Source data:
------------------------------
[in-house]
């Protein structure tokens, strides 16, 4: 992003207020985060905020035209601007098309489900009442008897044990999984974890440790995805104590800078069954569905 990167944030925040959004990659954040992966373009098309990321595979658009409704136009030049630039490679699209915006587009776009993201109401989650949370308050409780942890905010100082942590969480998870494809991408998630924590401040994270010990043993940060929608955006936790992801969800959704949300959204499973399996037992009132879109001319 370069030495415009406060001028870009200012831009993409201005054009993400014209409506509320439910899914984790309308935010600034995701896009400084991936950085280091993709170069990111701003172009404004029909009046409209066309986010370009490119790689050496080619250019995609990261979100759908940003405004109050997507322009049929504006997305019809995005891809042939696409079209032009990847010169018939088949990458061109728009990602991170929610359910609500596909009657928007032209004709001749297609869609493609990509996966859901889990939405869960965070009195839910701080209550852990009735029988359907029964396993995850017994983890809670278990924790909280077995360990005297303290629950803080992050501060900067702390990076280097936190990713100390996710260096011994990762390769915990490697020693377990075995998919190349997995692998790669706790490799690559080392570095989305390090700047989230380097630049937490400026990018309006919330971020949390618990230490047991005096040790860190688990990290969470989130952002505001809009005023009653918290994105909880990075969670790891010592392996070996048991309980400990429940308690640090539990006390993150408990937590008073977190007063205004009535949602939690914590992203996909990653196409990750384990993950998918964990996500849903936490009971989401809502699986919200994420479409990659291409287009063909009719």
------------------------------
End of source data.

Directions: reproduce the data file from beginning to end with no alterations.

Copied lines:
[in-house]
């Protein structure tokens, strides 16, 4: 992003207020985060905020035209601007098309489900009442008897044990999984974890440790995805104590800078069954569905 990167944030925040959004990659954040992966373009098309990321595979658009409704136009030049630039490679699209915006587009776009993201109401989650949370308050409780942890905010100082942590969480998870494809991408998630924590401040994270010990043993940060929608955006936790992801969800959704949300959204499973399996037992009132879109001319 370069030495415009406060001028870009200012831009993409201005054009993400014209409506509320439910899914984790309308935010600034995701896009400084991936950085280091993709170069990111701003172009404004029909009046409209066309986010370009490119790689050496080619250019995609990261979100759908940003405004109050997507322009049929504006997305019809995005891809042939696409079209032009990847010169018939088949990458061109728009990602991170929610359910609500596909009657928007032209004709001749297609869609493609990509996966859901889990939405869960965070009195839910701080209550852990009735029988359907029964396993995850017994983890809670278990924790909280077995360990005297303290629950803080992050501060900067702390990076280097936190990713100390996710260096011994990762390769915990490697020693377990075995998919190349997995692998790669706790490799690559080392570095989305390090700047989230380097630049937490400026990018309006919330971020949390618990230490047991005096040790860190688990990290969470989130952002505001809009005023009653918290994105909880990075969670790891010592392996070996048991309980400990429940308690640090539990006390993150408990937590008073977190007063205004009535949602939690914590992203996909990653196409990750384990993950998918964990996500849903936490009971989401809502699986919200994420479409990659291409287009063909009719």